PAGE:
we look into the night sky, the impression we first get may be of an
unchanging scene. Certainly, the Moon and planets change position
against the backdrop of stars from night to night, and over a period of
hours the satellites of Jupiter can be seen to shift around their
orbits - but everything appears to happen slowly. Apart, that is, from the brief streak of light from a meteor.
Capable of appearing in any part of the sky without warning, these
objects can catch the observer completely off-guard. Many people have
never seen one, but in fact meteors are visible every cloudless night -
if only one has the patience to watch out for them. But these are more
than just a means to a free firework display; for two centuries,
meteors (or more correctly, the objects which caused them) provided
science with its only source of material from beyond the Earth. Meteors
are caused by pieces of debris floating through the solar system,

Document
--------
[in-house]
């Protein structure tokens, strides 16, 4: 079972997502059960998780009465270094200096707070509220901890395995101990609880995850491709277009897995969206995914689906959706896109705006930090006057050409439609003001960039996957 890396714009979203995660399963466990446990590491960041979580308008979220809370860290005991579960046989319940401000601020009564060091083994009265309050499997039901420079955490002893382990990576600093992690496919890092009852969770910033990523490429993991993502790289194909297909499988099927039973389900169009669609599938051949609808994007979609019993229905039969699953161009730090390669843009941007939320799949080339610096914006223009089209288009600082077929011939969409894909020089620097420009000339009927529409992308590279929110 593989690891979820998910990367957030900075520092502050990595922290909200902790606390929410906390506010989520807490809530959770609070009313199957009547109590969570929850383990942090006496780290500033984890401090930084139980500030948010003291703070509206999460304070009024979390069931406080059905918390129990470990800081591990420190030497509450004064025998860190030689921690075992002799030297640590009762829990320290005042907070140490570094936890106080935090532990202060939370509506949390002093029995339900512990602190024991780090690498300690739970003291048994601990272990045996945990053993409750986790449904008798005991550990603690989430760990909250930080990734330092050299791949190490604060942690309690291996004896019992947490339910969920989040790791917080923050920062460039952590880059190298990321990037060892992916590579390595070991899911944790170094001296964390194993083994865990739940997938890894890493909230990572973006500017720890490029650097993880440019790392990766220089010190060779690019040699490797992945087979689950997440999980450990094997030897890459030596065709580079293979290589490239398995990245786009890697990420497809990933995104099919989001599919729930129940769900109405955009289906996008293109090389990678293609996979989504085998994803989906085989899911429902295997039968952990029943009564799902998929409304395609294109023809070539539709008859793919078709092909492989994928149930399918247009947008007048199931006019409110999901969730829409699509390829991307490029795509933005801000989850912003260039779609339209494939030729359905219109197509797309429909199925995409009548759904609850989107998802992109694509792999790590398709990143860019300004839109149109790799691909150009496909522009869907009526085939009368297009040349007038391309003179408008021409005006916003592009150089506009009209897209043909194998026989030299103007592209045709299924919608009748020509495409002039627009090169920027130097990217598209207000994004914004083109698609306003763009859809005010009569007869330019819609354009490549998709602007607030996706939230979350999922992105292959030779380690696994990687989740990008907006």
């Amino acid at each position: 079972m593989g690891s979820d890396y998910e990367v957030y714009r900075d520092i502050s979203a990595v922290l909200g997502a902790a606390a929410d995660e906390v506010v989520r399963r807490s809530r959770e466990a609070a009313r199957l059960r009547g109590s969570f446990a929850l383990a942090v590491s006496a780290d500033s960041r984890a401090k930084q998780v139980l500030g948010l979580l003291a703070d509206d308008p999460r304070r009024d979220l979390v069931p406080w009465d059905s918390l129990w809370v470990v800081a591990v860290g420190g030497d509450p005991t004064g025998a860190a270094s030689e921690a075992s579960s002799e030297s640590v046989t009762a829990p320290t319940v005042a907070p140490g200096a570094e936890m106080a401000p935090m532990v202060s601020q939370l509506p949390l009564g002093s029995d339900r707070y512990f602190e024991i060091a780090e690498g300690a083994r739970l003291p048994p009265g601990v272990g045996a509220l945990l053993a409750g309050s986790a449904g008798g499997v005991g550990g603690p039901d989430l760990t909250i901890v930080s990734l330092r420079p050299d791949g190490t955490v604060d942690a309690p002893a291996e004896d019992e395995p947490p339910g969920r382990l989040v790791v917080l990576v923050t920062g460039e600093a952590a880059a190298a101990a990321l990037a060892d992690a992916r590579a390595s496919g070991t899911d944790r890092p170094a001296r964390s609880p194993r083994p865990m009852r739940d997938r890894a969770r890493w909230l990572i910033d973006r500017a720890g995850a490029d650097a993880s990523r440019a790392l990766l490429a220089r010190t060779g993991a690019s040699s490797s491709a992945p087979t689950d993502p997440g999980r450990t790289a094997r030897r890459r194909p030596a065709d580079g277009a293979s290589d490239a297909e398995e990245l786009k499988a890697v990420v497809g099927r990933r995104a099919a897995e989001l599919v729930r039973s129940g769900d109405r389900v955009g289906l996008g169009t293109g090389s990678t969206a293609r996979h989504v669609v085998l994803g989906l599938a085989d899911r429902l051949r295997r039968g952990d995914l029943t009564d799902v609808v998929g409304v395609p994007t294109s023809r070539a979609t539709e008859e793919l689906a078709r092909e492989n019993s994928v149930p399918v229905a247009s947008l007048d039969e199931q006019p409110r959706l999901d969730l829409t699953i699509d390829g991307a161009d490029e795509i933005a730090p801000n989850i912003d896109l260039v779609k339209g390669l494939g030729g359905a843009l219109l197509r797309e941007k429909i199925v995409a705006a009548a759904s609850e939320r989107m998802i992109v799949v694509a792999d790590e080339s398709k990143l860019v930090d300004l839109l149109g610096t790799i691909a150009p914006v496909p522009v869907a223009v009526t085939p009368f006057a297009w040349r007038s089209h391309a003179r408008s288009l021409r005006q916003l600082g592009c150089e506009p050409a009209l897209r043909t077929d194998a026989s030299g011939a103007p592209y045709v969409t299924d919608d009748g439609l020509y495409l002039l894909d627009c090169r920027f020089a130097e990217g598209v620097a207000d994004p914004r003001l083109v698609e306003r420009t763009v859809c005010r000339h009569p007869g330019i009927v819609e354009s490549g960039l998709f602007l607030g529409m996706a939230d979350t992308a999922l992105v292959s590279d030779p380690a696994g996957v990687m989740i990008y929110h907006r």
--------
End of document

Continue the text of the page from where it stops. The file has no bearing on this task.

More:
entering the Earth's atmosphere at very high speed and exciting the
atoms in the air. The piece of material itself is usually destroyed by
the immense heat caused by friction with the air. Although the vast
majority of such objects are destroyed long before they can reach the
surface of the Earth, some of the larger pieces do survive the journey, and fall to the ground. These pieces of rock from beyond the reaches of our planet are known as meteorites.
Meteoroids, Meteors and Meteorites
nature of meteors remained a mystery for a considerable time, and there